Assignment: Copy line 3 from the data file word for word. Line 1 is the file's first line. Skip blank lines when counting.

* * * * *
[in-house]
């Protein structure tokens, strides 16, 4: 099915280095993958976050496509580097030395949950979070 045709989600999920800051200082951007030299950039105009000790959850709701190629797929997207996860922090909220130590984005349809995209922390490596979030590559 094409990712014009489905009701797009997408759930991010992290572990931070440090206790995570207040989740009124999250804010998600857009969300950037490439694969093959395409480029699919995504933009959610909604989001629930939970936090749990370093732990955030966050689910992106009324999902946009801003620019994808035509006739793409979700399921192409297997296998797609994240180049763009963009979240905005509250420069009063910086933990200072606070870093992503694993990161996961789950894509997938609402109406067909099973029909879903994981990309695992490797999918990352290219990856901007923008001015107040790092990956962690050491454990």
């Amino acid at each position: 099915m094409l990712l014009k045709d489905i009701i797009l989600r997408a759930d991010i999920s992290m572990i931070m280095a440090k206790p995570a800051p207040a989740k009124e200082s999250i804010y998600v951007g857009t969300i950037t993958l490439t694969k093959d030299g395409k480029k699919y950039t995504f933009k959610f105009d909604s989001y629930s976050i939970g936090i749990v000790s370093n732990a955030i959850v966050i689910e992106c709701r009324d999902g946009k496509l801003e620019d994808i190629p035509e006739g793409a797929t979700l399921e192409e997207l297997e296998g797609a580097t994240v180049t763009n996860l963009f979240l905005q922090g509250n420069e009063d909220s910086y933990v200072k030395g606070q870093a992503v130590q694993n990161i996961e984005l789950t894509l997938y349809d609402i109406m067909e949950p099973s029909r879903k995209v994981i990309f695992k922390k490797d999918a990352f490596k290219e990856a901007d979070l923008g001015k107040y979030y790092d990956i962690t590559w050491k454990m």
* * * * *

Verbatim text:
């Amino acid at each position: 099915m094409l990712l014009k045709d489905i009701i797009l989600r997408a759930d991010i999920s992290m572990i931070m280095a440090k206790p995570a800051p207040a989740k009124e200082s999250i804010y998600v951007g857009t969300i950037t993958l490439t694969k093959d030299g395409k480029k699919y950039t995504f933009k959610f105009d909604s989001y629930s976050i939970g936090i749990v000790s370093n732990a955030i959850v966050i689910e992106c709701r009324d999902g946009k496509l801003e620019d994808i190629p035509e006739g793409a797929t979700l399921e192409e997207l297997e296998g797609a580097t994240v180049t763009n996860l963009f979240l905005q922090g509250n420069e009063d909220s910086y933990v200072k030395g606070q870093a992503v130590q694993n990161i996961e984005l789950t894509l997938y349809d609402i109406m067909e949950p099973s029909r879903k995209v994981i990309f695992k922390k490797d999918a990352f490596k290219e990856a901007d979070l923008g001015k107040y979030y790092d990956i962690t590559w050491k454990m």